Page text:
Bay Area health officials urge employers to require workers to be vaccinated
As COVID-19 case rates mount, Bay Area health officials are now asking private employers to take a larger role in countering the spread of the Delta variant by recommending that they begin requiring employees to be vaccinated.
Health officials in Contra Costa, Santa Clara and San Francisco counties at a Thursday briefing implored workplaces to get more involved. Public officials have not made such explicit recommendations before, but said the current outbreak requires aggressive action to boost vaccination rates.
“Unvaccinated workers pose a risk not only to themselves but also to their co-workers and the members of the public they interact with,” said Contra Costa County Health Officer Dr. Chris Farnitano. “Employers have an obligation to provide safe workplaces for their employees, and employees are also interested in ... working in a place that is safe and is not putting their health at risk.”
Vaccines have been available for over seven months, but the rate of vaccinations has stalled, just as the transmissible Delta variant has become the dominant strain of the coronavirus in the country. The nearly 62% of Californians who are vaccinated is not enough, officials say.
Other Bay Area government entities are tightening their COVID-19 requirements, too — Santa Clara County officials said they intended to soon require vaccines among county employees. Starting Monday in San Mateo County, everyone entering county facilities must wear masks, regardless of vaccination status.
“The increasing case numbers are a harsh reminder that we are not done with COVID and COVID is not done with us,” San Mateo County Manager Mike Callagy said in a statement. “Let’s all continue to do our part by getting vaccinated and taking common-sense precautions so we can keep all of us safe.”
COVID cases are rising predominantly among unvaccinated individuals. While breakthrough infections among vaccinated people do occur, they represent a tiny percentage of overall cases. Studies have shown that most of the vaccinated people who do contract COVID don’t have symptoms severe enough to require hospitalization.
Still, the new spread of COVID among unvaccinated individuals and soaring case numbers have prompted new stipulations for masking indoors and vaccine requirements across California.
Just a week ago Los Angeles County revived a law requiring masks indoors. Last month, San Francisco announced it would require all of its 35,000 municipal workers to get vaccinated, once one of the three shots available in the U.S. — Pfizer-BioNTech, Moderna or Johnson & Johnson — receives full federal approval. Each vaccine is currently being offered through the Food and Drug Administration’s emergency use authorization.
The University of California system also announced last week that it would require vaccines for all students, faculty and others for the fall term, and Pasadena soon followed suit for its city employees.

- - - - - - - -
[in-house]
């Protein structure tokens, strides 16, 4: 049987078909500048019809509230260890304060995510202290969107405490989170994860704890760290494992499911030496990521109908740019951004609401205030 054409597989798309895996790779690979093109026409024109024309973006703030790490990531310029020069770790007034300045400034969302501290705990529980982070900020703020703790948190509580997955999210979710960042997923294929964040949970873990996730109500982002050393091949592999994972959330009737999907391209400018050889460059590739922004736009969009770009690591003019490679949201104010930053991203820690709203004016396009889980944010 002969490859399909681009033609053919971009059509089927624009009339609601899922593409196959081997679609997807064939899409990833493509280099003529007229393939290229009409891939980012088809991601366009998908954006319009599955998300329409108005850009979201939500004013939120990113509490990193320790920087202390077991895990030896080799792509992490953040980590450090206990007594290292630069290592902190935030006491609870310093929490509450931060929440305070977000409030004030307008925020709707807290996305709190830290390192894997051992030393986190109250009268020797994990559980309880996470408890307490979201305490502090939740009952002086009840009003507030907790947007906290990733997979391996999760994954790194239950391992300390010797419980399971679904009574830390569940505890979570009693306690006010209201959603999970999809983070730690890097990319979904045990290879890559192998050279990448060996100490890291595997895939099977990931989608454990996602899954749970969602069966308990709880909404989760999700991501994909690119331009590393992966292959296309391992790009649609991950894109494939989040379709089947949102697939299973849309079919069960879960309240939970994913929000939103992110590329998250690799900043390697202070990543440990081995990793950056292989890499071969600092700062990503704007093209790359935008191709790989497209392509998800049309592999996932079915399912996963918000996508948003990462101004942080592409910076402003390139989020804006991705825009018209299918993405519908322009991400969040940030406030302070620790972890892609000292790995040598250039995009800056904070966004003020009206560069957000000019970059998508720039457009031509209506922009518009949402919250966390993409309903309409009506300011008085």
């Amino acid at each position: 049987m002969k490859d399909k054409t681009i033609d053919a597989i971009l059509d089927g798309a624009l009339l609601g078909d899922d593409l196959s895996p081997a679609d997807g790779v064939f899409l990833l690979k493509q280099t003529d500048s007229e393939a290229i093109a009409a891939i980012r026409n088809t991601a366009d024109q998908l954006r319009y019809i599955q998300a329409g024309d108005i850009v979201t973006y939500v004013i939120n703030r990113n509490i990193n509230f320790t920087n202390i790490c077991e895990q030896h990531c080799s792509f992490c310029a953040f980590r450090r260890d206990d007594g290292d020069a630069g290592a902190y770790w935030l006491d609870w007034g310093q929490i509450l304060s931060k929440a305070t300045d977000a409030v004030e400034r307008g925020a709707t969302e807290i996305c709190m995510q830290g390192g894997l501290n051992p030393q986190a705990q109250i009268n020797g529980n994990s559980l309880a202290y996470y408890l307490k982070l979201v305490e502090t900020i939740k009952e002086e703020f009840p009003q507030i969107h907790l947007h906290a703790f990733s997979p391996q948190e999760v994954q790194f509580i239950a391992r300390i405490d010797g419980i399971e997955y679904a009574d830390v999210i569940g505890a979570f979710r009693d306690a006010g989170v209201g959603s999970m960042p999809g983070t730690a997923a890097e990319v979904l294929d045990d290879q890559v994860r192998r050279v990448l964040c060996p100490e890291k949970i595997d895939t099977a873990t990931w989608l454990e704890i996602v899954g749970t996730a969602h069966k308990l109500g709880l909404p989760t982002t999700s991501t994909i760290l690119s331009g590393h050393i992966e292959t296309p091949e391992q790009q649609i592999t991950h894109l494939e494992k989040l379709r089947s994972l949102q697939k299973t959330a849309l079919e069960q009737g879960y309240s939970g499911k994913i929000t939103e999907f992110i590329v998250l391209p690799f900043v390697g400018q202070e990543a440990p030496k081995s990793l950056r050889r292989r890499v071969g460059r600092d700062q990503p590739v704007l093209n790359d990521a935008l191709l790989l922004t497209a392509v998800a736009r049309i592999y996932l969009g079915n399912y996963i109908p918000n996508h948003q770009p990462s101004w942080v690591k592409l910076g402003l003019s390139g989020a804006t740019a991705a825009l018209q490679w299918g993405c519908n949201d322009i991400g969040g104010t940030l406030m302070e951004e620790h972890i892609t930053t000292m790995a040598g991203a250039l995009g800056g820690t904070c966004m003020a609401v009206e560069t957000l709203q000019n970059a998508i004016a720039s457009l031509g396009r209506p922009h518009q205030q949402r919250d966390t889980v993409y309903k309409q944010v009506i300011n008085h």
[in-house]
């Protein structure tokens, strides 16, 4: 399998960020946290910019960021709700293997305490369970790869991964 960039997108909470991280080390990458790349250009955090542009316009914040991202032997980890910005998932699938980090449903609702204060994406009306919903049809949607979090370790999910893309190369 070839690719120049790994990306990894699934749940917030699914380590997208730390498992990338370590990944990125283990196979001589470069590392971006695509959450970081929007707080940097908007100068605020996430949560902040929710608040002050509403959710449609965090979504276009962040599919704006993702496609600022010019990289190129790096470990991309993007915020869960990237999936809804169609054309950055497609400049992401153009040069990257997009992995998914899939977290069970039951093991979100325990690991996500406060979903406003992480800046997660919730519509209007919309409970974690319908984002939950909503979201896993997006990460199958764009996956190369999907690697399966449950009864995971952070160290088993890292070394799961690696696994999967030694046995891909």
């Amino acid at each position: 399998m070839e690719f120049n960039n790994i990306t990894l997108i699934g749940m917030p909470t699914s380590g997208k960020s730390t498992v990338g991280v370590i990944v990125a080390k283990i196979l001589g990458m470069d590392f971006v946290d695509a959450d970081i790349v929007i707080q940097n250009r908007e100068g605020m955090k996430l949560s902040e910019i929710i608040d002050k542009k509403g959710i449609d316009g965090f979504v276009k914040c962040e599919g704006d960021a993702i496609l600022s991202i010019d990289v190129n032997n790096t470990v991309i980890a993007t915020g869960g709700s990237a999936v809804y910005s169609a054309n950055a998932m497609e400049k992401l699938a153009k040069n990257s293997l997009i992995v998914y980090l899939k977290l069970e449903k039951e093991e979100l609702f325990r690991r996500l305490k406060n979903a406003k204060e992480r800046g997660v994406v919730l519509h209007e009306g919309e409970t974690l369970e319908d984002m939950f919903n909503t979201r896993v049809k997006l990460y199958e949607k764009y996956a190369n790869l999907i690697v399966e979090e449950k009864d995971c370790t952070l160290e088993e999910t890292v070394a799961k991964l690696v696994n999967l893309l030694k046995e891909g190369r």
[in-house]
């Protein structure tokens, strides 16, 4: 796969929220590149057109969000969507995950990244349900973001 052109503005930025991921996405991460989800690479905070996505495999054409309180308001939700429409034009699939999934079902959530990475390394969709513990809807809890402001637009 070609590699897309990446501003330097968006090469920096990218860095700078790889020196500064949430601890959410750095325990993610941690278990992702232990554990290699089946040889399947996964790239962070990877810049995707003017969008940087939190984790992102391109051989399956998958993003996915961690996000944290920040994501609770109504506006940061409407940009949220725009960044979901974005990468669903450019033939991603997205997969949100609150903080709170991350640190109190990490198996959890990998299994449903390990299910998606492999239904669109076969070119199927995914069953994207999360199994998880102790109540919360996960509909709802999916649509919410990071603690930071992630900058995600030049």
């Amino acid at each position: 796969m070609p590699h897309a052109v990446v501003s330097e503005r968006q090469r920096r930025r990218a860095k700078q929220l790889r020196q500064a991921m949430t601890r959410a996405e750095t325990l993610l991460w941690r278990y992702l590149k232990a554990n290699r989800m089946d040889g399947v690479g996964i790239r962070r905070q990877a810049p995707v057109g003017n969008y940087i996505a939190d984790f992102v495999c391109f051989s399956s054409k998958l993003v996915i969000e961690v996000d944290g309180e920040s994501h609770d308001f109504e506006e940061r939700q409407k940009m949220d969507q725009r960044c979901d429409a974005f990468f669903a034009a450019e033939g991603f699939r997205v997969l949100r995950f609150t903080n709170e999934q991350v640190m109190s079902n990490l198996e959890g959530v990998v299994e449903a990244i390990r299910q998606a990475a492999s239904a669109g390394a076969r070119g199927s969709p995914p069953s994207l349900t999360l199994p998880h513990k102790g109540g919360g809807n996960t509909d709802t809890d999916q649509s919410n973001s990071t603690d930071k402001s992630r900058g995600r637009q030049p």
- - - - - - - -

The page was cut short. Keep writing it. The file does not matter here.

Mandating vaccines would be relatively new legal territory for private businesses. Kevin Troutman, a Houston-based attorney who leads the vaccine workgroup at the national employment law firm Fisher Phillips, told the San Diego Union-Tribune in April that the primary industries to require vaccinations are agriculture and food production, construction and healthcare.
But other industries have stepped up their requirements, too. Last month, Morgan Stanley announced it would prohibit unvaccinated people — including any of its thousands of employees — from visiting the bank’s New York offices. Also last month, a federal judge dismissed a lawsuit from several employees at a Houston hospital who sued over a mandatory vaccination policy.
Some have questioned the legality of employers requiring vaccines. Defenders point to a 1905 Supreme Court case, Jacobson vs. Massachusetts, in which the court decided a state law requiring vaccines against smallpox was constitutional. With their recommendation, Bay Area health officials sought to assure business leaders that they are on solid legal footing.
“What we really want to do is empower businesses with this recommendation and say that public health is fully behind these type of requirements,” San Francisco deputy director of health Naveena Bobba said. “Our businesses have suffered a lot over the last year and a half. And I do think that they are looking at how they can really make sure their businesses stay up and open, and that includes employee safety.”
Employers have a financial incentive for mandating the vaccine, said Farnitano, the Contra Costa health officer — the fewer employees who get COVID, the less time they’re away from work, quarantining.
If companies choose to require vaccines, Farnitano said, limited legal exceptions may be available for workers with certain medical or religious exemptions. He also said employers should collect documented proof of vaccinations, and strongly recommended they require medical-grade masks for unvaccinated people.
“We know COVID is not going away,” Farnitano said. “The choice now is either to get the vaccine or to get COVID and employers can play a big role in helping create COVID safe workplaces by promoting vaccination among their workforce.”
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